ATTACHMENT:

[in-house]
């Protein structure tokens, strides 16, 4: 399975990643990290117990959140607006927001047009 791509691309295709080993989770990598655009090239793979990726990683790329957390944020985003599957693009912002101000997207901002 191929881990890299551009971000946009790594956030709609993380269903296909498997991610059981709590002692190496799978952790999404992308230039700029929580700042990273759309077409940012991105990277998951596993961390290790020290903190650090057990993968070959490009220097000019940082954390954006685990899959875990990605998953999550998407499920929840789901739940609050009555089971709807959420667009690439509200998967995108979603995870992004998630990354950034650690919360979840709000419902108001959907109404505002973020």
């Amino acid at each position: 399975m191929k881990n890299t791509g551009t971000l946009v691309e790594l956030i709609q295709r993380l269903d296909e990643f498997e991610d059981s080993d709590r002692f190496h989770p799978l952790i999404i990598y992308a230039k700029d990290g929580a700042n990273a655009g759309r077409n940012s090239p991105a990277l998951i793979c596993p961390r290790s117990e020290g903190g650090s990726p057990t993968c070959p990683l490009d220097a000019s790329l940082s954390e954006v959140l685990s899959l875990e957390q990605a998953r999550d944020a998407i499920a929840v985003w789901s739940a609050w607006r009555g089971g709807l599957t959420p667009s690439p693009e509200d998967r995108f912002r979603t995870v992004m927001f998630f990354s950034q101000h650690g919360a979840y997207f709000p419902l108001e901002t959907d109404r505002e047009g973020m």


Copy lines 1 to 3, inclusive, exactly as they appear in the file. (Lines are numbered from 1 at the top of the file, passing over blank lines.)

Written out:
[in-house]
């Protein structure tokens, strides 16, 4: 399975990643990290117990959140607006927001047009 791509691309295709080993989770990598655009090239793979990726990683790329957390944020985003599957693009912002101000997207901002 191929881990890299551009971000946009790594956030709609993380269903296909498997991610059981709590002692190496799978952790999404992308230039700029929580700042990273759309077409940012991105990277998951596993961390290790020290903190650090057990993968070959490009220097000019940082954390954006685990899959875990990605998953999550998407499920929840789901739940609050009555089971709807959420667009690439509200998967995108979603995870992004998630990354950034650690919360979840709000419902108001959907109404505002973020």
């Amino acid at each position: 399975m191929k881990n890299t791509g551009t971000l946009v691309e790594l956030i709609q295709r993380l269903d296909e990643f498997e991610d059981s080993d709590r002692f190496h989770p799978l952790i999404i990598y992308a230039k700029d990290g929580a700042n990273a655009g759309r077409n940012s090239p991105a990277l998951i793979c596993p961390r290790s117990e020290g903190g650090s990726p057990t993968c070959p990683l490009d220097a000019s790329l940082s954390e954006v959140l685990s899959l875990e957390q990605a998953r999550d944020a998407i499920a929840v985003w789901s739940a609050w607006r009555g089971g709807l599957t959420p667009s690439p693009e509200d998967r995108f912002r979603t995870v992004m927001f998630f990354s950034q101000h650690g919360a979840y997207f709000p419902l108001e901002t959907d109404r505002e047009g973020m």